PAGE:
…amazing day:for the leaping greenly spirits of trees, and for the blue dream of sky;and for everything wich is natural, which is infinite which is yes

– e.e. cummings

Catherine, the hairdresser at Supercuts in Middletown asked what I was doing with a Chateau Fuente torpedo wrapped in cellophane in one hand and a paper bag full of freshly-picked pole beans in the other as she put the cape on me and cinched it at the neck. I said nothing much. There was a guy smoking a cigar in front of the post office and I told him that smells fantastic and he reached into his pocket and handed me one. I felt like I had just become a first-time father.

And then at lunch my buddy Emlen gave me the bag o’ beans from his backyard garden, and that launched a long discussion into the “no dig” movement, our salad days (when we were both green with experience), and what to do with varmints like rabbits–him fencing the vegetables in and the troublemakers out; me shooting and then eating them. And don’t even get me started on raccoons–those masked bastards used to trash the garden and then surplus-kill all my chickens.

We have chickens, Catherine said. You do? Yes, but we had to get rid of our rooster, because you have to have at least a dozen hens to keep them occupied or they start to hurt them. And we only had about eight chickens, so we’re going to get at least another six, and hopefully one will be another rooster. I said I saw the “pecking order” in real life, and it’s not pretty–bleeding hens, some even had their combs torn off by the monster cock we had. We called him Foghorn. And he would cock-a-doodle-do so LOUD, it was almost comical. And it would start at, like, 3 am.

She also had two goats, Bob and Marley, but they never bred, she said, because Bob was too short. I asked if even she goats had high standards, no pun intended, and she said no, Bob couldn’t reach the cookie jar, so-to-speak. She told me she kept trying to tell Marley to bend her knees a little, and she demonstrated this by squatting in the middle of the salon and laughing.

What kind of goats were they? Nigerian Dwarf goats, she said, but then added that they might not be–they could’ve been regular black dairy goat runts and the woman who sold them to her just said they were Nigerian Dwarfs to get a higher price. Catherine said they were both incredibly mischievous, and would butt her when she turned her back, and they would be smiling when she turned around to scold them.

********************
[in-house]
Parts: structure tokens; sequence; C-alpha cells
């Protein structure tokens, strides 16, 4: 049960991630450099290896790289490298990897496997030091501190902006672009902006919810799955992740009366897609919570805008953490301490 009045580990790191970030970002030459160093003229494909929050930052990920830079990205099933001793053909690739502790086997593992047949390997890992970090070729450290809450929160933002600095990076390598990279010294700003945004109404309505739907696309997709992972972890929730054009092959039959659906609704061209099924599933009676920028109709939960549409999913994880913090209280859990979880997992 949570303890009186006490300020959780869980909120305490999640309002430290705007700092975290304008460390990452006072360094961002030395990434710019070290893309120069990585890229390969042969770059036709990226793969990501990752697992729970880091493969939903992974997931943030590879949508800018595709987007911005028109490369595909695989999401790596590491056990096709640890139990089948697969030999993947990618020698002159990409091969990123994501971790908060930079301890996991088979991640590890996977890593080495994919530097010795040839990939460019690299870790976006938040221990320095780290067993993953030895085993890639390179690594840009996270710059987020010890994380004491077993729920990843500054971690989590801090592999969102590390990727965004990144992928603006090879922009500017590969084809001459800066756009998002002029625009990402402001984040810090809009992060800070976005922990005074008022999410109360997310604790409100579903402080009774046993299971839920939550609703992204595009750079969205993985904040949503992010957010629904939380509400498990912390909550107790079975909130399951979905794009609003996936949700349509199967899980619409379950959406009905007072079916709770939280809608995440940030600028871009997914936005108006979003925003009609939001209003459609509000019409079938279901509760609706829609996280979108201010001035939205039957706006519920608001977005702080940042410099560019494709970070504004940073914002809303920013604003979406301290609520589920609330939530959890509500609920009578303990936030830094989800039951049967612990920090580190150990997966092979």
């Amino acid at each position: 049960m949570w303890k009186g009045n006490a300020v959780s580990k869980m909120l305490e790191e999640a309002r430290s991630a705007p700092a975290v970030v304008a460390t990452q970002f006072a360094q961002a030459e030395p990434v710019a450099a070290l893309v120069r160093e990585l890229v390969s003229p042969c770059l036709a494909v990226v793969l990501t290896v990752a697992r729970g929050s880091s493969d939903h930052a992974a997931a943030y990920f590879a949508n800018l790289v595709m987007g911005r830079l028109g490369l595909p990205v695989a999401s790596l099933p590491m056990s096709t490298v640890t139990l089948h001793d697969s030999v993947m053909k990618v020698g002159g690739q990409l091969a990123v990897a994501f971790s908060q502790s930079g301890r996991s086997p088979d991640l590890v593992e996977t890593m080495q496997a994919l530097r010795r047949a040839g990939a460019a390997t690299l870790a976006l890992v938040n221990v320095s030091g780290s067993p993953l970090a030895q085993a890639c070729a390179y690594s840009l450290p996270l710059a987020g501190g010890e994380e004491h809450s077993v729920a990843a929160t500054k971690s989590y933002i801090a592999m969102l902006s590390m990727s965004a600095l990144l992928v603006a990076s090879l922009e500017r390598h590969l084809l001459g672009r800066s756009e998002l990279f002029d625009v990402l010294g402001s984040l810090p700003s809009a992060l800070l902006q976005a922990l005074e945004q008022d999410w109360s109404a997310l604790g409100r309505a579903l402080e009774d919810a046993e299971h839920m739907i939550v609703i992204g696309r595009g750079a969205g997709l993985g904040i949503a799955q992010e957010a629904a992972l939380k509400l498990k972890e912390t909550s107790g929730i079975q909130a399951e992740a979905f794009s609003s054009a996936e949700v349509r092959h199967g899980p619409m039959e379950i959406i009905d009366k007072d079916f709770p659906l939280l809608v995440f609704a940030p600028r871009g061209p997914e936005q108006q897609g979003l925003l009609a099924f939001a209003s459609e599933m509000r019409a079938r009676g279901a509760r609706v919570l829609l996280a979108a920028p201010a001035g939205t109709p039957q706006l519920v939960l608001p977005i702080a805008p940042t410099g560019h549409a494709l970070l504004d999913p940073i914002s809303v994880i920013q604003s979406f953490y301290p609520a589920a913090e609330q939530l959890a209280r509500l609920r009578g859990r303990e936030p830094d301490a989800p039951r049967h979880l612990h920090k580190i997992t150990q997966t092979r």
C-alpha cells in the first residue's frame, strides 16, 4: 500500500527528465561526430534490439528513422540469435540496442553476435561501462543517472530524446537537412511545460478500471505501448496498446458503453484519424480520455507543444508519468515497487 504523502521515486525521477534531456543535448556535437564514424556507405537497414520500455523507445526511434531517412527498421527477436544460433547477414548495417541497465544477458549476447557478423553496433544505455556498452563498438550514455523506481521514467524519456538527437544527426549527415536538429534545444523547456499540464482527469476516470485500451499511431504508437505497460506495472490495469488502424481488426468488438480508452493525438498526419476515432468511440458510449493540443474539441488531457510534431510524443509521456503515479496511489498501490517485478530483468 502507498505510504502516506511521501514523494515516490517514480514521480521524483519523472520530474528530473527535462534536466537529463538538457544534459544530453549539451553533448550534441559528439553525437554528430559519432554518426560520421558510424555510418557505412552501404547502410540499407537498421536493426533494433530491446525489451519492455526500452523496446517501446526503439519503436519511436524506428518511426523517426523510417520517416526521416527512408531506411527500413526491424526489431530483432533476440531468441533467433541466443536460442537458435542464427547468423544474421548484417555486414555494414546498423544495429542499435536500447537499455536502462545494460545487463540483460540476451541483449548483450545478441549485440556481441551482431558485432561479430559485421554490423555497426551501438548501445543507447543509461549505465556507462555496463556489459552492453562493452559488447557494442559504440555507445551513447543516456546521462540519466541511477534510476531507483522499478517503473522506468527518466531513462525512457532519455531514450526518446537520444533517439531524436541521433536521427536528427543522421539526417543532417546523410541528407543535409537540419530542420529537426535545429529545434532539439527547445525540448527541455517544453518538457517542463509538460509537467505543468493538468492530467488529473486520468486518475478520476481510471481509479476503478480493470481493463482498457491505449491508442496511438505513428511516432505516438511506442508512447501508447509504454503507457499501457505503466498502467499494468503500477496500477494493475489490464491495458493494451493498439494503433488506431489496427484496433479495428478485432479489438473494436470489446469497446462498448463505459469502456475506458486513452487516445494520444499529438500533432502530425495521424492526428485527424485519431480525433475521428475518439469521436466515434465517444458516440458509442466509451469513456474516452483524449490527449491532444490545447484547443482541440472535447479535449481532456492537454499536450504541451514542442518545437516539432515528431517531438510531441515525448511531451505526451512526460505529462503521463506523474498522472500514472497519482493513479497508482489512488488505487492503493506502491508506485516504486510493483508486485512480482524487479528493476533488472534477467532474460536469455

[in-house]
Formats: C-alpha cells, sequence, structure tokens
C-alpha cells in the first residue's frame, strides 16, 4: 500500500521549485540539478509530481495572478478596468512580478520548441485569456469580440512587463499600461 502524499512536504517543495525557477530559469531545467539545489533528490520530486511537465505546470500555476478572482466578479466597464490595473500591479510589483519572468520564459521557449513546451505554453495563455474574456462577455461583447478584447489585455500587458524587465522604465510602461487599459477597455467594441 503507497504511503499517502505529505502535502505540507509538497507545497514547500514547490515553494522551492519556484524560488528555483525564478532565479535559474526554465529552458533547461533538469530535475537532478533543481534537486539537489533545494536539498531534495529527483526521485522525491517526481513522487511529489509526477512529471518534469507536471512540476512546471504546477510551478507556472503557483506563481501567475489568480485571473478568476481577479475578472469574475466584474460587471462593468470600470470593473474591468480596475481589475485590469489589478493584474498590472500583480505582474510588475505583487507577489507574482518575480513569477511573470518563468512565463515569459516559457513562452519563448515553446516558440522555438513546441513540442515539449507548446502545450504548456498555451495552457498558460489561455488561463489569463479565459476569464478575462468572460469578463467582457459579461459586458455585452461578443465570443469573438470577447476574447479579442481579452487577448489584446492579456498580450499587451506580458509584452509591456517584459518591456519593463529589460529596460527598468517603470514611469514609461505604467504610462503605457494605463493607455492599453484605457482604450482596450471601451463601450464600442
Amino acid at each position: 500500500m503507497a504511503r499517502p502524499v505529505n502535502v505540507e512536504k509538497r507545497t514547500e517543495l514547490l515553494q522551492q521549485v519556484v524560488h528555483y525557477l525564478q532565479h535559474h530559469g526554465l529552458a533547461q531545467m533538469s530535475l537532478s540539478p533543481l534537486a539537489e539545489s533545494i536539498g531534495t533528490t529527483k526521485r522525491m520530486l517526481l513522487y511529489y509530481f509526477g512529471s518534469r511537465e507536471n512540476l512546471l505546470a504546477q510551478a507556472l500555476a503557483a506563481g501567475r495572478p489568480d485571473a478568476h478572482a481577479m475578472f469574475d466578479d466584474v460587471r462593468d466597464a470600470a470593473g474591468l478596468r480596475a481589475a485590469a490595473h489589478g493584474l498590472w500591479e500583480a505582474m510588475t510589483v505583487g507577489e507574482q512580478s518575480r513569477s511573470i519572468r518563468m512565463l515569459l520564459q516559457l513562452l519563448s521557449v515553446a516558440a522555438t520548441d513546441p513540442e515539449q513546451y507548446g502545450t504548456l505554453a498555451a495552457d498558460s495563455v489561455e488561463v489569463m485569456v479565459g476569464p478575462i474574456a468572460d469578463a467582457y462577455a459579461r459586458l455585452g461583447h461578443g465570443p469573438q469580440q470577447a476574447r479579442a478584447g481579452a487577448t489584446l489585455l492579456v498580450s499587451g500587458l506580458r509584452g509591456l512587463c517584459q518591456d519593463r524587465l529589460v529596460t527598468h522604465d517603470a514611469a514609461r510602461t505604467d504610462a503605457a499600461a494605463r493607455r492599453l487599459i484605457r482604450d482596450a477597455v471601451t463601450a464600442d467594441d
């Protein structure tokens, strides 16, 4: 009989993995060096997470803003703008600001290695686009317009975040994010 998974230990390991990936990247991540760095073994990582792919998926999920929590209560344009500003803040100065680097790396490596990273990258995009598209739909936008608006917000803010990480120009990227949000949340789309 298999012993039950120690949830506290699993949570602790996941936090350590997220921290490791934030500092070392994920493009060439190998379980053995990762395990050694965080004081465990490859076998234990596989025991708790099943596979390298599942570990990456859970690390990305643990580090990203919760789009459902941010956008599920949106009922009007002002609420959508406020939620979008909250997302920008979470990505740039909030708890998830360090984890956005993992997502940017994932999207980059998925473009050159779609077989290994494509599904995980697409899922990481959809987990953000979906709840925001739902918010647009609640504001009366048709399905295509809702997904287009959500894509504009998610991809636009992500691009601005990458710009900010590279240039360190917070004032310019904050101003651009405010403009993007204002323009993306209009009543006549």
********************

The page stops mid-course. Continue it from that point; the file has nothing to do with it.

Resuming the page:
She said goats have weird eyes–the pupils aren’t round. They’re like slits that go across horizontally. And the other strange thing is that goats don’t have upper teeth, only lower ones. She told me she was feeding Bob an apple one day and reached into his mouth and realized he didn’t have any top teeth. Maybe he lost them in a baa fight I suggested. I know, I know, that’s a sheep joke. I did some research on “goat dentition” and sure enough, they lack upper incisors, but do have a hard dental pad that serves in place of teeth.

The hairdresser next to me doing an old lady’s dye job chimed in that her neighbor had fainting goats. I had never heard of them, and at first thought she was pulling my leg. Catherine said, no, they’re real. Also known as the Tennessee wooden-leg goat or the “nervous goat,” they are characterized by myotonia congenital, a hereditary condition that causes them to stiffen and fall over when startled. Catherine said her friend had one, and when she’d go over to visit, she would just clap her hands and the goat would keel over like a cardboard cutout. They were becoming extinct because when they were lying on the ground, stiff as a board, they were easy prey and coyotes and wolves would just come by and eat them.

I cracked up. I never knew farming was such fun and games. Catherine said it’s not–her swarm of bees, which she had taken care of for the past five years, flew the coop this summer and she never saw them again. The whole swarm up and vanished. I asked her why. She didn’t know–she thinks it might be because the queen died and they went to find another one. Or maybe they didn’t like the queen and simply took off for greener pastures. She teared up a bit and said she felt really hurt for a while after she found out they left–she loved those bees.

I did a little research when I got home and bees leave a hive for only two reasons: swarming or absconding. Swarming is when the queen takes a portion of the hive with her and creates a new hive somewhere else. Absconding is when the bees completely abandon the hive and leave with the queen because of: a lack of forage, ant invasion, or too many mites.

All this in twenty or so minutes at Supercuts in Middletown, Rhode Island.

Plant your flag

On the way home I decided to stop in and see my buddy, Samantha, who has her own art gallery called KITSCH, and it’s a floor to ceiling palimpsest of accentuating and accumulated wow, pulverizing frills, Oscar Wilde gone wild–her trying to live up to its own blue blue china in a way. Not a flicker of irony in sight. It always reminds me of the I forget who said it, and I’m paraphrasing: Extremism, and parodies of extremism are virtually identical. It’s a riot of orchidacity, and she’s a sunshine miracle of positive energy and devil’s advocacy smack dab in the middle, usually on the floor, gluing, painting or collaging something bright onto something brighter.

I asked her what she was up to. She said she was going down to the Great Pacific garbage patch and declare it her own country. She was then going to fly to the U.N. and petition them to recognize it as a sovereign nation. I said she must be joking. She said she never joked about her work. I asked her how she was going to get there and she said she had a friend who had a sailboat. I asked her if she had ever sailed before, which I suppose under the circumstance was probably irrelevant.